Signal Detection Theory and Roc Analysis in Psychology and Diagnostics: Collected Papers

By John A. Swets | Go to book overview

3
Indices of Discrimination or Diagnostic Accuracy

Subjects in experiments on perception, learning, memory, and cognition are often required to make a series of fine discriminations. In a common method, a single stimulus is presented on each trial and the subject indicates which of two similar stimuli it is, or from which of two similar categories of stimuli it was drawn. In addition, in several practical settings, professional diagnosticians and prognosticators must say time and again which of two conditions, confusable at the moment of decision, exists or will exist. Among them are physicians, nondestructive testers, product inspectors, process-plant supervisors, weather forecasters, mineralogists, stockbrokers, librarians, survey researchers, and admissions officers. There is interest in knowing both how accurately the experimental subjects and professionals perform and how accurately their various tools perform, and a dozen or more indices of discrimination accuracy are in common use. In this chapter I cover a way of discriminating among those indices that permits sifting the ones that are valid and reliable from the ones that are not. This proposed touchstone for indices is the relative (or receiver) operating characteristic (ROC).

In this chapter I argue that there is no model-free approach to confusion data, and specify the models implied by several common indices. Many of the points I make may be familiar to experimental psychologists from previous discussions of signal detection theory, but they are generalized now to provide a theoretical overview of questions usually addressed heuristically, and with uneven success. The package is presented as a useful contribution to other fields and to those who have avoided the indices of detection theory in favor of indices presumed to make fewer or weaker assumptions.

The path of this chapter is not simple and quick, but the outcome is quite

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Signal Detection Theory and Roc Analysis in Psychology and Diagnostics: Collected Papers
Table of contents

Table of contents

  • Scientific Psychology Series ii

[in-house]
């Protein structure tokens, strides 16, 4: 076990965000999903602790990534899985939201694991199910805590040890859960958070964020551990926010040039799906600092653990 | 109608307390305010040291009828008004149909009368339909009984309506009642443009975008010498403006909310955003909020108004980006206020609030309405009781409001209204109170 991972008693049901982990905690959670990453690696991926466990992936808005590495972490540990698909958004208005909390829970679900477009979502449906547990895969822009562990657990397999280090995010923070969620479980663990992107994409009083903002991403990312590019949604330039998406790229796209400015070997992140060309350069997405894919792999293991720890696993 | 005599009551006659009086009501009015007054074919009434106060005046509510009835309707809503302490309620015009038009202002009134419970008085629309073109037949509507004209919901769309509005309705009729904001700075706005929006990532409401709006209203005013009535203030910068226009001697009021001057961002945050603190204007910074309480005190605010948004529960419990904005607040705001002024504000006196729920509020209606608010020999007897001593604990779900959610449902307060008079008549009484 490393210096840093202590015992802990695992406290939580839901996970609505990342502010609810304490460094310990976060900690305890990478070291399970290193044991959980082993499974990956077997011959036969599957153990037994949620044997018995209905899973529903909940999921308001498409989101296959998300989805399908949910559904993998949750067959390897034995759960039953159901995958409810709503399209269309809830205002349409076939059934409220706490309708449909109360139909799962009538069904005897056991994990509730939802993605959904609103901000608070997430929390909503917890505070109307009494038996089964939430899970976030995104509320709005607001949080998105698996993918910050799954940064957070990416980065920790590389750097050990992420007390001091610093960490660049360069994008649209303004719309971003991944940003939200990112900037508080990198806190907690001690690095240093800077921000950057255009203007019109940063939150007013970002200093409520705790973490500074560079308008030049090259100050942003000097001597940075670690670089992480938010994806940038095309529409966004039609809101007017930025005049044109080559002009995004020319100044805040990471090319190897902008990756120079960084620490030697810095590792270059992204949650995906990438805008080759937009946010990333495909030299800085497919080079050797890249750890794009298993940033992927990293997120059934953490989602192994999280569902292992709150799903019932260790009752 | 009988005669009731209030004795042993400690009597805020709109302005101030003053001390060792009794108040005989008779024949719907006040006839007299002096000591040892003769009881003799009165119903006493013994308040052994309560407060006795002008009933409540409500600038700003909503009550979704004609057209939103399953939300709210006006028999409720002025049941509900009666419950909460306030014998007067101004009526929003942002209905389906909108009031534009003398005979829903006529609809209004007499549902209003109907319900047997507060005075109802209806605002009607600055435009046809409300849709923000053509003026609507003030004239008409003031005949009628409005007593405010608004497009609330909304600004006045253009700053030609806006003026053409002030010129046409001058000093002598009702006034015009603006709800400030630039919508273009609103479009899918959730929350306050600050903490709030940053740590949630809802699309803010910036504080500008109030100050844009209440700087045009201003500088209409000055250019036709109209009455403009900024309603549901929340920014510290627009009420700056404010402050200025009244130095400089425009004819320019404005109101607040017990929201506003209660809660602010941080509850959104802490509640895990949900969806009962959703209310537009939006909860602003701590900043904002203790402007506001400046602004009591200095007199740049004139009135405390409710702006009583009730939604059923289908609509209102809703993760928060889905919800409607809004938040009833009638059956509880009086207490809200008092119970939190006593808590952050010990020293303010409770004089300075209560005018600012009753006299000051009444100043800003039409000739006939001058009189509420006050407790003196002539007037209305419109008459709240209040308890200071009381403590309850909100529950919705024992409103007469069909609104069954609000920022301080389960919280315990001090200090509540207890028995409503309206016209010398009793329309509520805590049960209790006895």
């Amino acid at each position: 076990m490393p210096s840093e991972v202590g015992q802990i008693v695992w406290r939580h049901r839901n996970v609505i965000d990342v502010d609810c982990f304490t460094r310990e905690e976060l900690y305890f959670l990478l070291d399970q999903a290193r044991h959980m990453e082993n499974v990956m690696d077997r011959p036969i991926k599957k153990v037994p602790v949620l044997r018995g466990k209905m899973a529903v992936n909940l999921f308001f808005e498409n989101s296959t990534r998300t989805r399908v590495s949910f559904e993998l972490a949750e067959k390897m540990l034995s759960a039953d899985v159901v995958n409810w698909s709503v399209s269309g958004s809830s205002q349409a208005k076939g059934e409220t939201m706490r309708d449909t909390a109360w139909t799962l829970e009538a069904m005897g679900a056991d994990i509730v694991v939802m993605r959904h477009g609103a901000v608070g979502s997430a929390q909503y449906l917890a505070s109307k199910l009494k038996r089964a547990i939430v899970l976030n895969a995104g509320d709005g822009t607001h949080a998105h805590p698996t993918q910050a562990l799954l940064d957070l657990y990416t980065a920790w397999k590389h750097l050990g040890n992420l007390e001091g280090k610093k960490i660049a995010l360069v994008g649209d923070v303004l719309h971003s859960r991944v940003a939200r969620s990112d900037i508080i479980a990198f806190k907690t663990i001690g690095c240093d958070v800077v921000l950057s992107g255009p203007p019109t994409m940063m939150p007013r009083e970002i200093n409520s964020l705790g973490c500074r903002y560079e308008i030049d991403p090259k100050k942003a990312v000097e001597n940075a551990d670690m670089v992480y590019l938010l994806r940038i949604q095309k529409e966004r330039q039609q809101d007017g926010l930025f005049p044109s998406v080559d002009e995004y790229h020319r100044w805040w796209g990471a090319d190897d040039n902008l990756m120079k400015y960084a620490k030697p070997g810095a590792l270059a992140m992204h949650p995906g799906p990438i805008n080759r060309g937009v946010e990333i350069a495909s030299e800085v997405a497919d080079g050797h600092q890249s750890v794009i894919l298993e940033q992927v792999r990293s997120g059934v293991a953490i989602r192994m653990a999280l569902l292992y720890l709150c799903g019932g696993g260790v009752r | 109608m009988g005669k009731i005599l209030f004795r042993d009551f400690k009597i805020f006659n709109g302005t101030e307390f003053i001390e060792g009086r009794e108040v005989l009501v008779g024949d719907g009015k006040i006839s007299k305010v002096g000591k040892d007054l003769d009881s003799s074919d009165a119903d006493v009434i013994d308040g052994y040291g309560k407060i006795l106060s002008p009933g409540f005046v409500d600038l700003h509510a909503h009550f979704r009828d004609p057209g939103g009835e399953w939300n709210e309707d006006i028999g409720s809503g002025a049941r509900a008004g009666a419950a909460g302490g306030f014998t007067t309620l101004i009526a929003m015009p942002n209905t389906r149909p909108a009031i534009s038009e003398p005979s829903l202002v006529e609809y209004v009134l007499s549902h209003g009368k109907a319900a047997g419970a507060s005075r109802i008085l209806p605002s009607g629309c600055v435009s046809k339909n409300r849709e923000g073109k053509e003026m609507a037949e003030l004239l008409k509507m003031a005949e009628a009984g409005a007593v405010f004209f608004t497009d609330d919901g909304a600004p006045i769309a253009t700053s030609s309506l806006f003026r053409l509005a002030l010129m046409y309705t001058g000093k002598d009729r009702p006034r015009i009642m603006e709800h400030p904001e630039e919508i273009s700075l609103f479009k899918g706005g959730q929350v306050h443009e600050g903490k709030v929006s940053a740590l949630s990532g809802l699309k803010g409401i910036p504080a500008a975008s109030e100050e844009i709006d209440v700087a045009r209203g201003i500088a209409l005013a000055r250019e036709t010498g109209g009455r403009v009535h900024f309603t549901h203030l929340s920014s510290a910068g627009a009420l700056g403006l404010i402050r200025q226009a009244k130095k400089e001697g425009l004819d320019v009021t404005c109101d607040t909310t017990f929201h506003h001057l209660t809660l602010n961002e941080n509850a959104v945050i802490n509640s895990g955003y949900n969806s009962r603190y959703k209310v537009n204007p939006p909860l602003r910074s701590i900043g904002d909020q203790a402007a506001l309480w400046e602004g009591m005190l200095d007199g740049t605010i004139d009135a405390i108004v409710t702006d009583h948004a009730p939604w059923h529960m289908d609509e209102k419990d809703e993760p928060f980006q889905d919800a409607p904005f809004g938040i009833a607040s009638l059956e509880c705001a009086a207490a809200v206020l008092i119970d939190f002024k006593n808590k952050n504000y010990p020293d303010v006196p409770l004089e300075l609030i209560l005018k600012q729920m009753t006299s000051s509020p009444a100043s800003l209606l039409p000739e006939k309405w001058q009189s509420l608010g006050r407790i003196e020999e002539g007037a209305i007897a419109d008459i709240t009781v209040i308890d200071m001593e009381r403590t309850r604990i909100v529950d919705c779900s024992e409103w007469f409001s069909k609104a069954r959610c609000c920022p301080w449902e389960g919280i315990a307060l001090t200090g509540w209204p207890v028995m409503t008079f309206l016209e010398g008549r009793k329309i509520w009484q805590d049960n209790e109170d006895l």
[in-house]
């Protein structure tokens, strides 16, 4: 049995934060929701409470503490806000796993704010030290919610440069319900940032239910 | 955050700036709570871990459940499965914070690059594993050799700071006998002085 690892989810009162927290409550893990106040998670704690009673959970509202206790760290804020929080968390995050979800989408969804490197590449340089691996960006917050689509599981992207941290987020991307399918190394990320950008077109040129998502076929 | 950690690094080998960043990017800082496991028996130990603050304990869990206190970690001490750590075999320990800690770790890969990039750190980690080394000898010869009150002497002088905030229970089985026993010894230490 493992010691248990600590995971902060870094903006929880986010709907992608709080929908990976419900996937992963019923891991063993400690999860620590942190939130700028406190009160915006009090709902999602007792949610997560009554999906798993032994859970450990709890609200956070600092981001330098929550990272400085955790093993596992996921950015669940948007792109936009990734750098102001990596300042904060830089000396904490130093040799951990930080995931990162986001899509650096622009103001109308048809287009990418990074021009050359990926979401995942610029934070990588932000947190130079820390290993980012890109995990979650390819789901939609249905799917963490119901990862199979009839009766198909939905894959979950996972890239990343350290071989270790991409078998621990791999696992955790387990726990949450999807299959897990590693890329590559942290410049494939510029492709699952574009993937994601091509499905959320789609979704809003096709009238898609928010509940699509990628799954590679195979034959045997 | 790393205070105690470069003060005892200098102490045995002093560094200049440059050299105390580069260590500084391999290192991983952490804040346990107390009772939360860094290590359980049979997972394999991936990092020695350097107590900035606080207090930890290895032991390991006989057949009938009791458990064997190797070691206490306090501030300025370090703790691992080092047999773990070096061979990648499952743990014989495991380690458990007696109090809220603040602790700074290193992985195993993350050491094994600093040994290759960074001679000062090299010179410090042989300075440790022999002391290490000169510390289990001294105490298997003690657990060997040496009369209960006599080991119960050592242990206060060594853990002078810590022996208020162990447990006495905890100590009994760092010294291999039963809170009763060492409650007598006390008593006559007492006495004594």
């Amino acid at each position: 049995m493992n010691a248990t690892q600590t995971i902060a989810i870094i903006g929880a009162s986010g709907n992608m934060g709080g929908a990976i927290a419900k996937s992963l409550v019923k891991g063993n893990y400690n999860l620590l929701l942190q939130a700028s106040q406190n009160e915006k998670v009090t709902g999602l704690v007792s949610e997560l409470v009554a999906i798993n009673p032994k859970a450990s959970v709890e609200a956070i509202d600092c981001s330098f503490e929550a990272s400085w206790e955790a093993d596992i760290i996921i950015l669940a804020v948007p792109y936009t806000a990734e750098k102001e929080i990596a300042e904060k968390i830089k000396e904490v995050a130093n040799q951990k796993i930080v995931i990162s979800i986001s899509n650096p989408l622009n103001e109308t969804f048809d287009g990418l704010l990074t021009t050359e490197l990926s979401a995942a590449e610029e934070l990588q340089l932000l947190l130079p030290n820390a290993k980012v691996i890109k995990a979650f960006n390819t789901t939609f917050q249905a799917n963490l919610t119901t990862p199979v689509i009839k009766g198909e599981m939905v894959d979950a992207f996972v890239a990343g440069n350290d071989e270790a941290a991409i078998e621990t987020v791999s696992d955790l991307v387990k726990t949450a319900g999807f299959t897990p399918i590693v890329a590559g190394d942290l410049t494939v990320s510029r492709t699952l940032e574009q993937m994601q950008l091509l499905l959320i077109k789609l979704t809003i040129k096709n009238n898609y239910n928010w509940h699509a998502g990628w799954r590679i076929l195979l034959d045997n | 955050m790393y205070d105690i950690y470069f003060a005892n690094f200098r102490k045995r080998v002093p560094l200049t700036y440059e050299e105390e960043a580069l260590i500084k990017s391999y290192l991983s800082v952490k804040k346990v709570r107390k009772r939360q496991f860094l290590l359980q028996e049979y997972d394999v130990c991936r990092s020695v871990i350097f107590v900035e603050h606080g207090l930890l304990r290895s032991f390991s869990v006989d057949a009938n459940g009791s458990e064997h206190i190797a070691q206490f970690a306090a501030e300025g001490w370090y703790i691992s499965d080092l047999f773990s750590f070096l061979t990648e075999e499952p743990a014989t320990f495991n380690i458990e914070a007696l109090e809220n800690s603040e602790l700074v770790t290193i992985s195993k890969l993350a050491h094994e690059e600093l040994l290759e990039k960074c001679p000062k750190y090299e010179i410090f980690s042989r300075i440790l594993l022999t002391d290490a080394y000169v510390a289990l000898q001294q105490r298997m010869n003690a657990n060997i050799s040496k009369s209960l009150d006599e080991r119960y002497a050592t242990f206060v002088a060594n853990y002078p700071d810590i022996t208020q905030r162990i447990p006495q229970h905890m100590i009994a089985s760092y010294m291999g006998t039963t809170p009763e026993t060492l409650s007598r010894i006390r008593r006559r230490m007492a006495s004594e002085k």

• Title Page iii
  • Contents v
  • Preface vii
  • Acknowledgments xi
  • Introduction xiii
  • I - Theory, Data, and Measures 1
  • 1 - The Relative Operating Characteristic in Psychology 7
  • Summary 28
  • References and Notes 29
  • 2 - Form of Empirical Rocs in Discrimination and Diagnostic Tasks 31
  • References 56
  • 3 - Indices of Discrimination or Diagnostic Accuracy 59
  • References 95
  • II - Accuracy and Efficacy of Diagnoses 97
  • 4 - Measuring the Accuracy of Diagnostic Systems 99
  • Concluding Remarks 115
  • References and Notes 116
  • 5 - Choosing the Right Decision Threshold in High-Stakes Diagnostics 121
  • Concluding Remarks 140
  • References 141
  • III - Applications in Various Diagnostic Fields 143
  • 6 - Medical Imaging Techniques: A Review 147
  • Summary 164
  • References 165
  • 7 - Medical Imaging Techniques: An Illustrative Study 169
  • 8 - Enhancing and Evaluating Diagnostic Accuracy 185
  • References 199
  • Appendix a Feature List 199
  • Appendix B Checklist 201
  • 9 - Information Retrieval Methods 205
  • Appendix a Feature List 233
  • 10 - Predictive Validities of Aptitude Tests 235
  • References 248
  • 11 - Accuracy and Response Bias in Survey Research 249
  • Conclusions 267
  • References 267
  • 12 - System Operator Response to Warnings of Danger 269
  • References 290
  • Appendix: Computer Programs for Fitting Rocs 293
  • Author Index 295
  • Subject Index 303
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